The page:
he says, hands cupped on my hip
and pouty belly
he says, hands cupped on my hip
and pouty belly
Green garden gnome
Stares wistfully at rabbit
Rabbit hops away.
Wrinkled rhubarb leaves
Rose-red stalks bursting with juice
My first bite of spring
Where’s my cup of tea?
Packed away somewhere in a
moving box of course.
Finch with string in beak
Flits into tiny birdhouse
Enraging the jays
It’s that time of year again: summer vacation.
School is out, kids are jazzed and parents are wondering how to channel all that young-blood energy into something creative and productive.
We know! Why don’t you teach those kids to write haiku?
With that idea in mind, we’ve compiled a list a picture books that are either written entirely in haiku or incorporate haiku in some manner.
Even though this book is billed as one for kids, as an adult interested in the ways of haiku, I found myself paying close attention as I turned each page.
If the world of haiku is completely new, this book is a great starting place. It gives a brief history of haiku and also offers easy to understand instructions as to exactly what makes a haiku.
Learning activities give kids the first line of a haiku and encourage them to fill in the rest, making the writing of haiku more of a game than a serious endeavor and allowing children to feel successful with the genre right off the bat.
The book also suggests several activities designed to get kids outside. It teaches kids how to take a “haiku” walk and offers an entire chapter about how to combine haiku with paintings or drawings.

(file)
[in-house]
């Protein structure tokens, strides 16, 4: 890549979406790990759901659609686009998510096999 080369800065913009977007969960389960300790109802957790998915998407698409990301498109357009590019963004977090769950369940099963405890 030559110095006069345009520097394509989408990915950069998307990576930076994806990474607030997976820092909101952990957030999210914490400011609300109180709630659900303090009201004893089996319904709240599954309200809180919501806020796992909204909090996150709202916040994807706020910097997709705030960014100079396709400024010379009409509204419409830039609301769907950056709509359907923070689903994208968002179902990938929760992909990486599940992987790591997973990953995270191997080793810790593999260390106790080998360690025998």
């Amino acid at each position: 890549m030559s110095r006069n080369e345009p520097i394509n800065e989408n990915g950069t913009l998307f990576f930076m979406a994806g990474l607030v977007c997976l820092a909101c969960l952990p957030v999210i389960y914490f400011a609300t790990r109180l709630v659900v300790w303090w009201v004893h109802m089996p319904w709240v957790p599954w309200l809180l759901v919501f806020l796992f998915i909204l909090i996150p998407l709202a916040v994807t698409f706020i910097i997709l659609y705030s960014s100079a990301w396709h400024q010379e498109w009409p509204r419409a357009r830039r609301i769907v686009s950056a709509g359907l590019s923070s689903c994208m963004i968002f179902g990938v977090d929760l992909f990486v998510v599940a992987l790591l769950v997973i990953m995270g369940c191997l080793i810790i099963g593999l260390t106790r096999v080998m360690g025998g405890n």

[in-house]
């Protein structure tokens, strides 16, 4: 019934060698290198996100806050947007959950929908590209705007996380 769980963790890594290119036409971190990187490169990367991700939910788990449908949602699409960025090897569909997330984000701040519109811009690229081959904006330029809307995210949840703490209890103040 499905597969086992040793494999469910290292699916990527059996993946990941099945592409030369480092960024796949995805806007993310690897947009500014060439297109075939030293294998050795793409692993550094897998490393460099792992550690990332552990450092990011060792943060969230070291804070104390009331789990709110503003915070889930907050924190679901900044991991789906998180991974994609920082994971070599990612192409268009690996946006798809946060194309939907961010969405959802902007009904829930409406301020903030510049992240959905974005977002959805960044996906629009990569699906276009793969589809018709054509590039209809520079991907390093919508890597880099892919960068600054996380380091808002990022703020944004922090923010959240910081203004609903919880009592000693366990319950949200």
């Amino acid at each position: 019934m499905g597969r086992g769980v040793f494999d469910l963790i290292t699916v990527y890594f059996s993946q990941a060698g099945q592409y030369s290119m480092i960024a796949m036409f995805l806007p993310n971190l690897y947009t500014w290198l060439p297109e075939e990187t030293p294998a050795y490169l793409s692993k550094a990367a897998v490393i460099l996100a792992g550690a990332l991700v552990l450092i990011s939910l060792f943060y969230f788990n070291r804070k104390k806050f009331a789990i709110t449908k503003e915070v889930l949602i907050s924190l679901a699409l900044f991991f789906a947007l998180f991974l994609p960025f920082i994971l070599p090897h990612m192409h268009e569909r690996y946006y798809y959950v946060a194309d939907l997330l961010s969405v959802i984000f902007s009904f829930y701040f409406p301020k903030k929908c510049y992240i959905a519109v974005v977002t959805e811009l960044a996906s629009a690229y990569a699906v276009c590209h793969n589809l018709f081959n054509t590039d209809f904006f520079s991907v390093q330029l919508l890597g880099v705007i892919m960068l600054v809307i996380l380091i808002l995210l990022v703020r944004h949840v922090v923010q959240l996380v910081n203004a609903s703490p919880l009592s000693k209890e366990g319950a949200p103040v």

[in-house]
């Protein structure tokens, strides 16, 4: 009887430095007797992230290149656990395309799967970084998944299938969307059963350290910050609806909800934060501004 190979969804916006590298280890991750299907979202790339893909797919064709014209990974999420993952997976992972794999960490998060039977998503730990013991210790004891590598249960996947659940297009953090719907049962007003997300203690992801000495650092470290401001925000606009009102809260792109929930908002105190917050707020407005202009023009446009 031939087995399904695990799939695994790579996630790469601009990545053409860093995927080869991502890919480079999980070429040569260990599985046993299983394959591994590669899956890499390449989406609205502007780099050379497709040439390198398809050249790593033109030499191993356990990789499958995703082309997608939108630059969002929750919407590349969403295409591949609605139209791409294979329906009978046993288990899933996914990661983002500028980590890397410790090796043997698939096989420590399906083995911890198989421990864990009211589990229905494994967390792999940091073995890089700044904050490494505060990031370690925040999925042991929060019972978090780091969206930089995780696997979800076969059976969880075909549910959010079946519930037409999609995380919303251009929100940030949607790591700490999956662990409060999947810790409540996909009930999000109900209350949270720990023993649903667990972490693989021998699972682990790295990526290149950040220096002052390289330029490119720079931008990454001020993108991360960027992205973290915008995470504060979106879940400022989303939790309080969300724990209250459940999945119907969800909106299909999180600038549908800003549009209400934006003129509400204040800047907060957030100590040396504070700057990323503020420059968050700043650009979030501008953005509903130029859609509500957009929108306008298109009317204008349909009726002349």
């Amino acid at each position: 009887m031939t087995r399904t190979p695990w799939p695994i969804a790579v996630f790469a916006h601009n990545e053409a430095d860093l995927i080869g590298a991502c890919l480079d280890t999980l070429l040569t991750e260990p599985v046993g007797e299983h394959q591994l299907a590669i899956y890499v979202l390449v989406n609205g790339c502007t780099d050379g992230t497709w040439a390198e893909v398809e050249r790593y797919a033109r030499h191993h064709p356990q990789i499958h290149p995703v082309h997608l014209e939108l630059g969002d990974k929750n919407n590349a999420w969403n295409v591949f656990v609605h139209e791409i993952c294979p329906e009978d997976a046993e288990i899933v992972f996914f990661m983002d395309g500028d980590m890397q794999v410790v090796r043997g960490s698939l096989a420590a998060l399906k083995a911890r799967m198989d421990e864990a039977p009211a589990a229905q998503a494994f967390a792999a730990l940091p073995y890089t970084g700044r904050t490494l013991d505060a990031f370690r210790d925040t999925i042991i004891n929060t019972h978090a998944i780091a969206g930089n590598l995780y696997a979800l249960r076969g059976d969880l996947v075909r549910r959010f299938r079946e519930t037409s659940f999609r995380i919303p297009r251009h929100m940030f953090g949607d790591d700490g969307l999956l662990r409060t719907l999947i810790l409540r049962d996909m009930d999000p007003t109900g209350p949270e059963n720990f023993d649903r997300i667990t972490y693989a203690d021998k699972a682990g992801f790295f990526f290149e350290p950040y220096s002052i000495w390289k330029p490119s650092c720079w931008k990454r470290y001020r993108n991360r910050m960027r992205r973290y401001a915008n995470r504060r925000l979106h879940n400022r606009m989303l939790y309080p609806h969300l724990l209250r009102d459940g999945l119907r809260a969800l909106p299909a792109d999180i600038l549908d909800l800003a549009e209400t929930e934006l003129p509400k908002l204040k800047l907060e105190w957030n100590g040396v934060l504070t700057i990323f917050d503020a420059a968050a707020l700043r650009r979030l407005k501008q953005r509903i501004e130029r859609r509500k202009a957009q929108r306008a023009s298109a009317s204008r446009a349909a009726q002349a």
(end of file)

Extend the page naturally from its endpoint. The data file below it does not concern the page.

If you’re a parent looking for intelligent art projects to do with your kids, a teacher looking for classroom ideas, or a student looking for crafty things you can make on your own, this is a great book.
Follow a young girl as she explores a Japanese garden. On page one, she sees one leaf blowing in the wind. On page two, she notices two foo dogs. On page three, she spies three bonsai trees.
And so the story goes all the way to ten, making this a counting book combined with a haiku book. Each haiku describes the items the young girl has discovered, and each haiku is written in 5-7-5 format. The illustrations offer detailed views of a Japanese garden.
If there’s a Japanese garden in your neck of the woods, this would be a fun book to read in conjunction with a visit there.
Even if there isn’t a Japanese garden nearby, surely there is a park. Share this book with your child before going and then create your own version when you get home. In your park you see one slide, two picnic tables, etc. Challenge yourselves to write each item in haiku!
Author web site of Celeste Davidson Mannis
The idea of “wabi sabi” is an ancient Japanese concept. It means, more or less, that you are able to appreciate the beauty in simple, everyday items or moments that might be missed by most. For example, if you think that the nicks and chips in a piece of pottery are pretty, then you have found wabi sabi.
In this gorgeously illustrated picture book, a cat named Wabi Sabi sets out to try and discover the meaning of her name.
Her journey takes her across Japan. Along the way, she stops to contemplate both the man-made and the natural beauty of the island. For example, she wonders at both the lights of Tokyo and a bamboo forest.
The author combines prose and haiku to tell the tale, which makes the book’s story line easier to understand for a younger audience.
There is a fantastic mini-film about the making of Wabi Sabi that interviews both the author and illustrator posted on YouTube. You can see it here:
Mark Reibstein: Wabi Sabi
This book can be approached in two different ways.
First, it could simply be read as a picture book about a man named Basho who one day decided to lock up his hut and set out on a walking trip across the island of Japan.